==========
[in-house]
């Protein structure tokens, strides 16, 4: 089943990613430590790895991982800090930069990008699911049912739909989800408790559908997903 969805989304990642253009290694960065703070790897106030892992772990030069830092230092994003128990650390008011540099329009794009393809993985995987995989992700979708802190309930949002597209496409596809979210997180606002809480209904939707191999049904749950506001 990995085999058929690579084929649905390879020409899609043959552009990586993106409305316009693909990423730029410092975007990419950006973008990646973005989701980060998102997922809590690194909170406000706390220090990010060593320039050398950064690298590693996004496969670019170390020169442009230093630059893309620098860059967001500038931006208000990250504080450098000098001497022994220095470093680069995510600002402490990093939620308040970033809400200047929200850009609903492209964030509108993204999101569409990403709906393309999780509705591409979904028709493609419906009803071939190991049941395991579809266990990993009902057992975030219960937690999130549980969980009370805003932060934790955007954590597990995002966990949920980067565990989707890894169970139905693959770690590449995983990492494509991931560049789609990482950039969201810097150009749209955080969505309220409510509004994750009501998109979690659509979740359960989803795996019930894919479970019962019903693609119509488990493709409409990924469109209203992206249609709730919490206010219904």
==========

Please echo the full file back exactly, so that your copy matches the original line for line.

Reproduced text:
[in-house]
């Protein structure tokens, strides 16, 4: 089943990613430590790895991982800090930069990008699911049912739909989800408790559908997903 969805989304990642253009290694960065703070790897106030892992772990030069830092230092994003128990650390008011540099329009794009393809993985995987995989992700979708802190309930949002597209496409596809979210997180606002809480209904939707191999049904749950506001 990995085999058929690579084929649905390879020409899609043959552009990586993106409305316009693909990423730029410092975007990419950006973008990646973005989701980060998102997922809590690194909170406000706390220090990010060593320039050398950064690298590693996004496969670019170390020169442009230093630059893309620098860059967001500038931006208000990250504080450098000098001497022994220095470093680069995510600002402490990093939620308040970033809400200047929200850009609903492209964030509108993204999101569409990403709906393309999780509705591409979904028709493609419906009803071939190991049941395991579809266990990993009902057992975030219960937690999130549980969980009370805003932060934790955007954590597990995002966990949920980067565990989707890894169970139905693959770690590449995983990492494509991931560049789609990482950039969201810097150009749209955080969505309220409510509004994750009501998109979690659509979740359960989803795996019930894919479970019962019903693609119509488990493709409409990924469109209203992206249609709730919490206010219904």